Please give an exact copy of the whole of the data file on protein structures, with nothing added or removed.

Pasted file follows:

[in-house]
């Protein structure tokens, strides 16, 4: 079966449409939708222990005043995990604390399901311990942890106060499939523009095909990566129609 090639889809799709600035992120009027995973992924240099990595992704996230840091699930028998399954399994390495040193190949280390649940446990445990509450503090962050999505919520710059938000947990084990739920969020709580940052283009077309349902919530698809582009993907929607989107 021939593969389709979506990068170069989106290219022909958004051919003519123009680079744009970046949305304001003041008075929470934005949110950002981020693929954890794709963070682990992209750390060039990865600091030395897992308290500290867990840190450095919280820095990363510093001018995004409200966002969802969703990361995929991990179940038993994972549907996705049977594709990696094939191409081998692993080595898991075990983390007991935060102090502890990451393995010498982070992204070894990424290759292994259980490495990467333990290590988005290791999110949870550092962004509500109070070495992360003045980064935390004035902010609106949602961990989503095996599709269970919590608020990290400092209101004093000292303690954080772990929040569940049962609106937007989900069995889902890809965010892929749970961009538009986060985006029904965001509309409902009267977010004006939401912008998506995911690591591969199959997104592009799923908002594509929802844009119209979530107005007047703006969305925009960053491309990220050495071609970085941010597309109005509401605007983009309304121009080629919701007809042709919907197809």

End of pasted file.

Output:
[in-house]
């Protein structure tokens, strides 16, 4: 079966449409939708222990005043995990604390399901311990942890106060499939523009095909990566129609 090639889809799709600035992120009027995973992924240099990595992704996230840091699930028998399954399994390495040193190949280390649940446990445990509450503090962050999505919520710059938000947990084990739920969020709580940052283009077309349902919530698809582009993907929607989107 021939593969389709979506990068170069989106290219022909958004051919003519123009680079744009970046949305304001003041008075929470934005949110950002981020693929954890794709963070682990992209750390060039990865600091030395897992308290500290867990840190450095919280820095990363510093001018995004409200966002969802969703990361995929991990179940038993994972549907996705049977594709990696094939191409081998692993080595898991075990983390007991935060102090502890990451393995010498982070992204070894990424290759292994259980490495990467333990290590988005290791999110949870550092962004509500109070070495992360003045980064935390004035902010609106949602961990989503095996599709269970919590608020990290400092209101004093000292303690954080772990929040569940049962609106937007989900069995889902890809965010892929749970961009538009986060985006029904965001509309409902009267977010004006939401912008998506995911690591591969199959997104592009799923908002594509929802844009119209979530107005007047703006969305925009960053491309990220050495071609970085941010597309109005509401605007983009309304121009080629919701007809042709919907197809």